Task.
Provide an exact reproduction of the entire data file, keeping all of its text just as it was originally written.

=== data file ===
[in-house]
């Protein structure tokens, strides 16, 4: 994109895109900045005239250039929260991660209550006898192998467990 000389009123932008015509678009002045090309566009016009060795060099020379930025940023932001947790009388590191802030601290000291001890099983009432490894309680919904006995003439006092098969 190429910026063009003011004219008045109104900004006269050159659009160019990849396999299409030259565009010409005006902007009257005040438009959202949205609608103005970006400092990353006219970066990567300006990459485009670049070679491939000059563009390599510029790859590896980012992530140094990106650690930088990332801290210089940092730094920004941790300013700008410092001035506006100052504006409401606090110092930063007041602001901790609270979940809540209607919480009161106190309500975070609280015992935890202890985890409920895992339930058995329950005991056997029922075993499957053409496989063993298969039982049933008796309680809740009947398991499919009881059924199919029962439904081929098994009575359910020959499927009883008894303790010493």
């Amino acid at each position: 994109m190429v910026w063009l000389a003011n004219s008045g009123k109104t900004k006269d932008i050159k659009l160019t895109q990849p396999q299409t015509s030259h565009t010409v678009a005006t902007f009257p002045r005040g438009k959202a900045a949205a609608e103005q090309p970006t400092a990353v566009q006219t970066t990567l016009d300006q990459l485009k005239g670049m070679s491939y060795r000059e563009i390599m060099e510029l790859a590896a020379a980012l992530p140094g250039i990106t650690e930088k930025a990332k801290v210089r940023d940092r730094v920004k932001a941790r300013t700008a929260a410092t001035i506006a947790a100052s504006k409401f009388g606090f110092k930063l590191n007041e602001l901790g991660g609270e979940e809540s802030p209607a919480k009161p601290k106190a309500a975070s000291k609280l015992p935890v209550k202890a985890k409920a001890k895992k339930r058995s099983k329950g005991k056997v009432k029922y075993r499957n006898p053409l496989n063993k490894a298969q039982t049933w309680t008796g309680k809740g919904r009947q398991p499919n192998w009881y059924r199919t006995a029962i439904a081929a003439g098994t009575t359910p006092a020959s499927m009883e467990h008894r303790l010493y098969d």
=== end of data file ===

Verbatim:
[in-house]
């Protein structure tokens, strides 16, 4: 994109895109900045005239250039929260991660209550006898192998467990 000389009123932008015509678009002045090309566009016009060795060099020379930025940023932001947790009388590191802030601290000291001890099983009432490894309680919904006995003439006092098969 190429910026063009003011004219008045109104900004006269050159659009160019990849396999299409030259565009010409005006902007009257005040438009959202949205609608103005970006400092990353006219970066990567300006990459485009670049070679491939000059563009390599510029790859590896980012992530140094990106650690930088990332801290210089940092730094920004941790300013700008410092001035506006100052504006409401606090110092930063007041602001901790609270979940809540209607919480009161106190309500975070609280015992935890202890985890409920895992339930058995329950005991056997029922075993499957053409496989063993298969039982049933008796309680809740009947398991499919009881059924199919029962439904081929098994009575359910020959499927009883008894303790010493």
């Amino acid at each position: 994109m190429v910026w063009l000389a003011n004219s008045g009123k109104t900004k006269d932008i050159k659009l160019t895109q990849p396999q299409t015509s030259h565009t010409v678009a005006t902007f009257p002045r005040g438009k959202a900045a949205a609608e103005q090309p970006t400092a990353v566009q006219t970066t990567l016009d300006q990459l485009k005239g670049m070679s491939y060795r000059e563009i390599m060099e510029l790859a590896a020379a980012l992530p140094g250039i990106t650690e930088k930025a990332k801290v210089r940023d940092r730094v920004k932001a941790r300013t700008a929260a410092t001035i506006a947790a100052s504006k409401f009388g606090f110092k930063l590191n007041e602001l901790g991660g609270e979940e809540s802030p209607a919480k009161p601290k106190a309500a975070s000291k609280l015992p935890v209550k202890a985890k409920a001890k895992k339930r058995s099983k329950g005991k056997v009432k029922y075993r499957n006898p053409l496989n063993k490894a298969q039982t049933w309680t008796g309680k809740g919904r009947q398991p499919n192998w009881y059924r199919t006995a029962i439904a081929a003439g098994t009575t359910p006092a020959s499927m009883e467990h008894r303790l010493y098969d």